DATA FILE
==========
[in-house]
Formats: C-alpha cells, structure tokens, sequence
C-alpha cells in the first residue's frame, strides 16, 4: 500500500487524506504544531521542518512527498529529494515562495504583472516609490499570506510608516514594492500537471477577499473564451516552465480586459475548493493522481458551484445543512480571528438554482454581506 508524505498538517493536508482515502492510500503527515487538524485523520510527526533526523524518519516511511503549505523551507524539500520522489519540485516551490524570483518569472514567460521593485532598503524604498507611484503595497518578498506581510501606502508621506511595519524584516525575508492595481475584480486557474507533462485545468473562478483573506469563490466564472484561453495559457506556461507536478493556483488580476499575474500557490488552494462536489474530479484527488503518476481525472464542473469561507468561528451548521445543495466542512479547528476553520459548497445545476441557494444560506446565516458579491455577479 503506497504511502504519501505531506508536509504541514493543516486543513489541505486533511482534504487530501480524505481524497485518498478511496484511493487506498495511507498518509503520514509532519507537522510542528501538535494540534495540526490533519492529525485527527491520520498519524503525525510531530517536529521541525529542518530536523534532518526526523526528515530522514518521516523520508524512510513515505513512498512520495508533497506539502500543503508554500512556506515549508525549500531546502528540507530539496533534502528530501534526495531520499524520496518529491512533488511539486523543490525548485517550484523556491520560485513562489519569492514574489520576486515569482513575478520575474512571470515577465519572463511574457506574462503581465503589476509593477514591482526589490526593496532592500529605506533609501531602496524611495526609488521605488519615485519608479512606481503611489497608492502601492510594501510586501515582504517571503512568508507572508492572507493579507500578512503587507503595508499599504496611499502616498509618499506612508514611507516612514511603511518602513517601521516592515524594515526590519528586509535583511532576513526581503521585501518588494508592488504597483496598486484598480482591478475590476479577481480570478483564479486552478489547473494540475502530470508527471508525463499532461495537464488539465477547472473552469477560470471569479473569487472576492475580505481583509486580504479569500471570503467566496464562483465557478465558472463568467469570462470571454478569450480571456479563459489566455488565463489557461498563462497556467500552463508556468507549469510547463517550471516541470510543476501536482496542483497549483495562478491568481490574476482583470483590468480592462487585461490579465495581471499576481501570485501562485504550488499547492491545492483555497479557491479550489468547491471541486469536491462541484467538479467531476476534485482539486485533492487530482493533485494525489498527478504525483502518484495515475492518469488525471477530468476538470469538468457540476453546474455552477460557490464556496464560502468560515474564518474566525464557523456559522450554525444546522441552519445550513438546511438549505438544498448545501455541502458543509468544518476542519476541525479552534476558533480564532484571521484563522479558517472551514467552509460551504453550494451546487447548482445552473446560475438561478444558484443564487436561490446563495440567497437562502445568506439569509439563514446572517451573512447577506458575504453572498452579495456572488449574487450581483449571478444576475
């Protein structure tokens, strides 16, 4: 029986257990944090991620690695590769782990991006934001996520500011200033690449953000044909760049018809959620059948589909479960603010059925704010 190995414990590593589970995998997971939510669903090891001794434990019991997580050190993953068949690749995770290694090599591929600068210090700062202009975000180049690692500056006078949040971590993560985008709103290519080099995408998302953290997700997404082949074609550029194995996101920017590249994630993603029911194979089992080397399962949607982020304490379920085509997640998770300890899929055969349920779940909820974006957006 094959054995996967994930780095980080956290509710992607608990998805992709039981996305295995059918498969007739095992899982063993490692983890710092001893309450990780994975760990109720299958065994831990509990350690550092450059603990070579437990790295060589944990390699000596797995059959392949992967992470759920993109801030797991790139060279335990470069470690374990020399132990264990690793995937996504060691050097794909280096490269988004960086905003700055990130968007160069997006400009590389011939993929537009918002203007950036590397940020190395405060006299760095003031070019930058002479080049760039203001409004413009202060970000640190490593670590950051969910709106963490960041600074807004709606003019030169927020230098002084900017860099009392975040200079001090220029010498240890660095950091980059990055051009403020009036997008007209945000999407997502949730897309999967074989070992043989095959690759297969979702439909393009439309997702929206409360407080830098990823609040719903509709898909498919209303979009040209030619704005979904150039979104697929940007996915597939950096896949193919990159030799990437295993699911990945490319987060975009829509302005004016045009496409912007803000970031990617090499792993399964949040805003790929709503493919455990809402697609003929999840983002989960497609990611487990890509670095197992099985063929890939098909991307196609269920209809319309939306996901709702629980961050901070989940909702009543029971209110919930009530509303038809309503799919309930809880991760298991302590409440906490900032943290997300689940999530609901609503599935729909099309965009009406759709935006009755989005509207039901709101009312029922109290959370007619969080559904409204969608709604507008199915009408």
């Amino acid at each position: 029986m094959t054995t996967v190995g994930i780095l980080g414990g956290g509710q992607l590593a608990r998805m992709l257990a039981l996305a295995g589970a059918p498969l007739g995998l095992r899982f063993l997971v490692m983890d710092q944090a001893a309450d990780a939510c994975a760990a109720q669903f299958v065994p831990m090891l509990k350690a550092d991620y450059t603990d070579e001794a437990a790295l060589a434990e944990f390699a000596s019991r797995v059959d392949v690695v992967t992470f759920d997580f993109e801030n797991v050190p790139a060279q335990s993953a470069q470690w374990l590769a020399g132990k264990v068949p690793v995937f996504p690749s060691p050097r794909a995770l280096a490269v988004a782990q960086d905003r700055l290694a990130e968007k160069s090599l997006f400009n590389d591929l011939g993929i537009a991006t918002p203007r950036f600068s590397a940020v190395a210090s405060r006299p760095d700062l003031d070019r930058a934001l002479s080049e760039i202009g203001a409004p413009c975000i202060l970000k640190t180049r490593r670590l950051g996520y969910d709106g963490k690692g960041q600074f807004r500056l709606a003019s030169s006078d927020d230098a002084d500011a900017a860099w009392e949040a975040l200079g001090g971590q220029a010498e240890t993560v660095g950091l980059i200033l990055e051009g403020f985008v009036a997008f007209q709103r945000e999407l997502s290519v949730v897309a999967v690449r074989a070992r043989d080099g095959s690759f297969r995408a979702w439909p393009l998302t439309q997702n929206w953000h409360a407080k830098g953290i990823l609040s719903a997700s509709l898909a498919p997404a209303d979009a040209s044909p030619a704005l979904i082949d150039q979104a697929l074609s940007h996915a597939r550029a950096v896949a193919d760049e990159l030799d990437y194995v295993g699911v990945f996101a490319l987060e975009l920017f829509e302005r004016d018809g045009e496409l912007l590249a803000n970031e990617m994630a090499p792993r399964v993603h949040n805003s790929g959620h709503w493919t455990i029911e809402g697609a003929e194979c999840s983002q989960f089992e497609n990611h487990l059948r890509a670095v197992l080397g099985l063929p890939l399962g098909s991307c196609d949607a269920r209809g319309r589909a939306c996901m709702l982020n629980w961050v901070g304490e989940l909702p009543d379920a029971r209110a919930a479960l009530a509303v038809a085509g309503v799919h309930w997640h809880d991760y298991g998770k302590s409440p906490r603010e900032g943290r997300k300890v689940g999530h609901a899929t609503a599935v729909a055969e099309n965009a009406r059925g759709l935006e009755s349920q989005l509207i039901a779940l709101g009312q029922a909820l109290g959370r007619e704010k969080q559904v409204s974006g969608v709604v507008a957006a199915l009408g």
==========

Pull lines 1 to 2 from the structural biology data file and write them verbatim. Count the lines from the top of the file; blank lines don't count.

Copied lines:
[in-house]
Formats: C-alpha cells, structure tokens, sequence